It's becoming more and more common for skincare brands to start labelling their brands as 'cosmeceuticals' or 'cosmeceutical grade'. It's most often used by the brands that tend to bridge the gap between pure cosmetic and pharmaceutical, particularly by brands that focus on driving changes and targeted results. But what exactly makes a cosmeceutical product and 'cosmeceutical', who decides what's classed as a cosmeceutical and how can us, the consumers, tell the difference.
Well, the only way to find out for sure was to follow the expert advice and consult a dermatologist. Dr Katherine Armour is a consulting derm of the Dermatology Institute of Victoria, with focus areas in medical dermatology and skin cancer diagnosis. She's also the founder of cosmeceutical brands Bespoke Skin Technology, and as such was able to give us an expert insider view on the ins and outs of cosmeceutical skincare. Below, she shares her advice on what to look for and how to tell when a product is actually of cosmeceutical grad - one of her tips, look at the order of ingredients on the label.
What exactly is a cosmeceutical? Is there an official definition?
There is no official definition of cosmeceutical, which can lead to confusion for consumers. The most practical definition of cosmeceutical may be ‘a cosmetic product that is purported to have therapeutic action capable of affecting the skin positively beyond the time of its application.’ Cosmeceuticals contains active ingredients designed to improve the appearance of the skin.. The term ‘Cosmeceutical’ was coined in 1984 by Dr. Albert Kligman of the University of Pennsylvania describing a hybrid category of products mid-way on the spectrum of "cosmetics and pharmaceutical." Much like regular cosmetic ranges, cosmeceuticals are available over the counter and are applied topically.
How is cosmeceutical skincare different to other skincare products?
The ingredients in cosmeceuticals are supported by scientific research, and are formulated to remain stable and highly effective for topical use. In cosmeceutical skincare, the ingredients are formulated in concentrations that will have a clinical effect. Sometimes, the same ingredients are present in mass-market preparations. But, these usually present in much lower concentrations which are unlikely to effect much change in the appearance of the skin. Some well-known cosmeceutical ingredients are retinol, niacinamide and vitamin C.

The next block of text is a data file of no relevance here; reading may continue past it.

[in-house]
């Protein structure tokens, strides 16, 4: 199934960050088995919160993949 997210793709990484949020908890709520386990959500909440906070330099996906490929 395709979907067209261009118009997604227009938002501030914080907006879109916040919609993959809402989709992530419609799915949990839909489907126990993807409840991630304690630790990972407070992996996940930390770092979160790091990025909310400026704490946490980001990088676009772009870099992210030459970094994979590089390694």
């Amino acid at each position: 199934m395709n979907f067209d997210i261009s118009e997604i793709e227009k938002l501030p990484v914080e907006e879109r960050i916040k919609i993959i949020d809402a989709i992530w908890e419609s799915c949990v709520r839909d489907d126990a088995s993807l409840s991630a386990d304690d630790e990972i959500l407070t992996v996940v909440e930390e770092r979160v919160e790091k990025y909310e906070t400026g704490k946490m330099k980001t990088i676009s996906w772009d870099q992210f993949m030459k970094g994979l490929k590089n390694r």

Do cosmeceutical products work 'better'?
Yes. Cosmeceuticals allow consumers to choose products that address their particular skin concerns such as visible signs of ageing, acne and congestion and pigmentation. The ingredients in cosmeceuticals have studies attesting to their effectiveness for treating and preventing the above conditions.
What are some of the common ingredients in cosmeceuticals?
Some of the most well known are vitamins A,B3,C and other antioxidants, and peptides. Some really exciting newer cosmeceutical ingredients include DNA repair enzymes, bakuchiol and astaxanthin.
Do you need a prescription for a cosmeceutical product?
No. They are available online or over the counter.
Why would someone choose a cosmeceutical over another product?
Generally, most people who choose cosmeceuticals have been doing research based on the skin concern they are looking to address. They may have also been advised by their dermatologist. So, you’d choose a cosmeceutical if you’re serious about improving the appearance of your skin.
How can consumers tell the difference between what is a cosmeceutical and what's not? Is there an official regulation?
Unfortunately, there is no official regulation for what constitutes a cosmeceutical. The best thing to do is familiarise yourself with ingredients, and the concentrations at which they have been clinically proven to make changes to your skin and then use this information to select your skincare. When you look at the ingredients in a given product, you want to see some of the active ingredients high up on the list. This is because the ingredients are listed in order of concentration. If your niacinamide or vitamin C is near the bottom of the list, it’ll be in very low concentration. So, it’s unlikely to do much for your skin. If in doubt, ask your dermatologist, dermal clinical or other skin health professional
What do you think more people should know about cosmeceutical skincare?
So many things! First of all, it’s a really powerful way to improve your skin’s health and appearance – always in conjunction with daily broad-spectrum sun protection. Sometimes, less is more. If you start using too many active ingredients at once, you’re likely to irritate your skin and then have difficulty discerning which ingredient is the problem. Introduce new products gradually. Make sure that you’re using the right ingredients for your skin care concern and skin type. Cosmeceutical skincare is a really useful adjunct to medical therapies and energy-based devices when treating inflammatory conditions such as acne, rosacea, and melasma. Your dermatologist can advise you which ingredients are right for you.